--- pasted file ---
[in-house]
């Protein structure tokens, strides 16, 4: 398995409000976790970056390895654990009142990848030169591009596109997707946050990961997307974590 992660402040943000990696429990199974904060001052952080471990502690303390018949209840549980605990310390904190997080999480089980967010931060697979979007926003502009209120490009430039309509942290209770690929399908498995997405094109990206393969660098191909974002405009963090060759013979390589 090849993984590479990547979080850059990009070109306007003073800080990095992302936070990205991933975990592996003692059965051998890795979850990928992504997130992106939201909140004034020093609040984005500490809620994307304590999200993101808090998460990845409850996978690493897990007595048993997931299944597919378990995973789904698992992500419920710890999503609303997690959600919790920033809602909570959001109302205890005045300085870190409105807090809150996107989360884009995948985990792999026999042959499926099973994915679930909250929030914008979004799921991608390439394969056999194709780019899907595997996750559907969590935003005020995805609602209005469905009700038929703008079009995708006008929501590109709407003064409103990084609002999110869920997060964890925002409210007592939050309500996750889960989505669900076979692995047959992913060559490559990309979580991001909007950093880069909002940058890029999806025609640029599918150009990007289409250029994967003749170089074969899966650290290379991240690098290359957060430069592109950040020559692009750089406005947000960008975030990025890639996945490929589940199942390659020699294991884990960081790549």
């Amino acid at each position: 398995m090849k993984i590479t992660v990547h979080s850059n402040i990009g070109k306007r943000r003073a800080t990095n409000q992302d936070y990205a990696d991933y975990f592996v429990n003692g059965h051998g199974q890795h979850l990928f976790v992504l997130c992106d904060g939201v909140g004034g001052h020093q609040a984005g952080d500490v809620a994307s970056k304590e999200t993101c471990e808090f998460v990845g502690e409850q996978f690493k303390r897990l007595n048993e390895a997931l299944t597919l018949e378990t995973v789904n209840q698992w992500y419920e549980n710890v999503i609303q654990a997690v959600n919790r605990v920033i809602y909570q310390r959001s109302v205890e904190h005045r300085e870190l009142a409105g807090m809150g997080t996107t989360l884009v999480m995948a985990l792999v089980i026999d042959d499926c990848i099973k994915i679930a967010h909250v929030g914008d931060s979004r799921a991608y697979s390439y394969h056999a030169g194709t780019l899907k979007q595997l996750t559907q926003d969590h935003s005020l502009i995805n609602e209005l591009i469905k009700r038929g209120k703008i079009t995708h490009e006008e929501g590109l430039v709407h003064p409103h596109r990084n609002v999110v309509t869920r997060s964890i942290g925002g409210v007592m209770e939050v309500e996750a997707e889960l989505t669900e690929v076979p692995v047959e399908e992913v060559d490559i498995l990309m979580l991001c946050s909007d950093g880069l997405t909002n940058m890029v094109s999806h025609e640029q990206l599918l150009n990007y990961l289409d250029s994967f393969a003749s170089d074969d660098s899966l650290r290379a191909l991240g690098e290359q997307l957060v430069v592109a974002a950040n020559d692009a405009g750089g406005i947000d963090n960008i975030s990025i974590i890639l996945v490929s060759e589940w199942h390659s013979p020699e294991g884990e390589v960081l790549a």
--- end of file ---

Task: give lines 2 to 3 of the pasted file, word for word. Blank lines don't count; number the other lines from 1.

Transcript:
């Protein structure tokens, strides 16, 4: 398995409000976790970056390895654990009142990848030169591009596109997707946050990961997307974590 992660402040943000990696429990199974904060001052952080471990502690303390018949209840549980605990310390904190997080999480089980967010931060697979979007926003502009209120490009430039309509942290209770690929399908498995997405094109990206393969660098191909974002405009963090060759013979390589 090849993984590479990547979080850059990009070109306007003073800080990095992302936070990205991933975990592996003692059965051998890795979850990928992504997130992106939201909140004034020093609040984005500490809620994307304590999200993101808090998460990845409850996978690493897990007595048993997931299944597919378990995973789904698992992500419920710890999503609303997690959600919790920033809602909570959001109302205890005045300085870190409105807090809150996107989360884009995948985990792999026999042959499926099973994915679930909250929030914008979004799921991608390439394969056999194709780019899907595997996750559907969590935003005020995805609602209005469905009700038929703008079009995708006008929501590109709407003064409103990084609002999110869920997060964890925002409210007592939050309500996750889960989505669900076979692995047959992913060559490559990309979580991001909007950093880069909002940058890029999806025609640029599918150009990007289409250029994967003749170089074969899966650290290379991240690098290359957060430069592109950040020559692009750089406005947000960008975030990025890639996945490929589940199942390659020699294991884990960081790549």
């Amino acid at each position: 398995m090849k993984i590479t992660v990547h979080s850059n402040i990009g070109k306007r943000r003073a800080t990095n409000q992302d936070y990205a990696d991933y975990f592996v429990n003692g059965h051998g199974q890795h979850l990928f976790v992504l997130c992106d904060g939201v909140g004034g001052h020093q609040a984005g952080d500490v809620a994307s970056k304590e999200t993101c471990e808090f998460v990845g502690e409850q996978f690493k303390r897990l007595n048993e390895a997931l299944t597919l018949e378990t995973v789904n209840q698992w992500y419920e549980n710890v999503i609303q654990a997690v959600n919790r605990v920033i809602y909570q310390r959001s109302v205890e904190h005045r300085e870190l009142a409105g807090m809150g997080t996107t989360l884009v999480m995948a985990l792999v089980i026999d042959d499926c990848i099973k994915i679930a967010h909250v929030g914008d931060s979004r799921a991608y697979s390439y394969h056999a030169g194709t780019l899907k979007q595997l996750t559907q926003d969590h935003s005020l502009i995805n609602e209005l591009i469905k009700r038929g209120k703008i079009t995708h490009e006008e929501g590109l430039v709407h003064p409103h596109r990084n609002v999110v309509t869920r997060s964890i942290g925002g409210v007592m209770e939050v309500e996750a997707e889960l989505t669900e690929v076979p692995v047959e399908e992913v060559d490559i498995l990309m979580l991001c946050s909007d950093g880069l997405t909002n940058m890029v094109s999806h025609e640029q990206l599918l150009n990007y990961l289409d250029s994967f393969a003749s170089d074969d660098s899966l650290r290379a191909l991240g690098e290359q997307l957060v430069v592109a974002a950040n020559d692009a405009g750089g406005i947000d963090n960008i975030s990025i974590i890639l996945v490929s060759e589940w199942h390659s013979p020699e294991g884990e390589v960081l790549a």